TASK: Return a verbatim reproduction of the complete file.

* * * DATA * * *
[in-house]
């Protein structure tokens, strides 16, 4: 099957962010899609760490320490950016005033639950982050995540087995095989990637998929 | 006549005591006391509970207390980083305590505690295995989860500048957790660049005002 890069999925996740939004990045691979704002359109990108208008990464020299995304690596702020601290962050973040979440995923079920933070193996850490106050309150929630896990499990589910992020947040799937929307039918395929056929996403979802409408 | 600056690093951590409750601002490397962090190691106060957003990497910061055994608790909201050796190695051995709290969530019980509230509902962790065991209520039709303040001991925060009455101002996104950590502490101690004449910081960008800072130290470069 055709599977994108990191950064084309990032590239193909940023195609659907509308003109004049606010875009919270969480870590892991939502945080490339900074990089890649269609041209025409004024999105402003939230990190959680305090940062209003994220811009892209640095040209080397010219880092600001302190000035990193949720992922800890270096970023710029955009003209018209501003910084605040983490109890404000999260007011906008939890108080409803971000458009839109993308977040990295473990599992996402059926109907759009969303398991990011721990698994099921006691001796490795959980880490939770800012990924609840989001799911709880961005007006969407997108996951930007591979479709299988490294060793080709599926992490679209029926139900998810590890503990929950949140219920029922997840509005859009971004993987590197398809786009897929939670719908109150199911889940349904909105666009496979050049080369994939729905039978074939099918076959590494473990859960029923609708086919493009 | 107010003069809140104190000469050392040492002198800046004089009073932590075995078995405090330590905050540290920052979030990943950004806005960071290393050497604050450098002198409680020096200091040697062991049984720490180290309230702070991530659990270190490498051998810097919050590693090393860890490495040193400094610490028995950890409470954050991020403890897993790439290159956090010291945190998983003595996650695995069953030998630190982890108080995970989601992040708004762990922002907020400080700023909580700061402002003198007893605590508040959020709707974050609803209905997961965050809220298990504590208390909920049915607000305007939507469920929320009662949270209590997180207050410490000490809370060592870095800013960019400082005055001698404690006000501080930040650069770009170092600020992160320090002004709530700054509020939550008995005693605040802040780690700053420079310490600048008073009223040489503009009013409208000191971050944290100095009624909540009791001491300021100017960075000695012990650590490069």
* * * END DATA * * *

[in-house]
């Protein structure tokens, strides 16, 4: 099957962010899609760490320490950016005033639950982050995540087995095989990637998929 | 006549005591006391509970207390980083305590505690295995989860500048957790660049005002 890069999925996740939004990045691979704002359109990108208008990464020299995304690596702020601290962050973040979440995923079920933070193996850490106050309150929630896990499990589910992020947040799937929307039918395929056929996403979802409408 | 600056690093951590409750601002490397962090190691106060957003990497910061055994608790909201050796190695051995709290969530019980509230509902962790065991209520039709303040001991925060009455101002996104950590502490101690004449910081960008800072130290470069 055709599977994108990191950064084309990032590239193909940023195609659907509308003109004049606010875009919270969480870590892991939502945080490339900074990089890649269609041209025409004024999105402003939230990190959680305090940062209003994220811009892209640095040209080397010219880092600001302190000035990193949720992922800890270096970023710029955009003209018209501003910084605040983490109890404000999260007011906008939890108080409803971000458009839109993308977040990295473990599992996402059926109907759009969303398991990011721990698994099921006691001796490795959980880490939770800012990924609840989001799911709880961005007006969407997108996951930007591979479709299988490294060793080709599926992490679209029926139900998810590890503990929950949140219920029922997840509005859009971004993987590197398809786009897929939670719908109150199911889940349904909105666009496979050049080369994939729905039978074939099918076959590494473990859960029923609708086919493009 | 107010003069809140104190000469050392040492002198800046004089009073932590075995078995405090330590905050540290920052979030990943950004806005960071290393050497604050450098002198409680020096200091040697062991049984720490180290309230702070991530659990270190490498051998810097919050590693090393860890490495040193400094610490028995950890409470954050991020403890897993790439290159956090010291945190998983003595996650695995069953030998630190982890108080995970989601992040708004762990922002907020400080700023909580700061402002003198007893605590508040959020709707974050609803209905997961965050809220298990504590208390909920049915607000305007939507469920929320009662949270209590997180207050410490000490809370060592870095800013960019400082005055001698404690006000501080930040650069770009170092600020992160320090002004709530700054509020939550008995005693605040802040780690700053420079310490600048008073009223040489503009009013409208000191971050944290100095009624909540009791001491300021100017960075000695012990650590490069």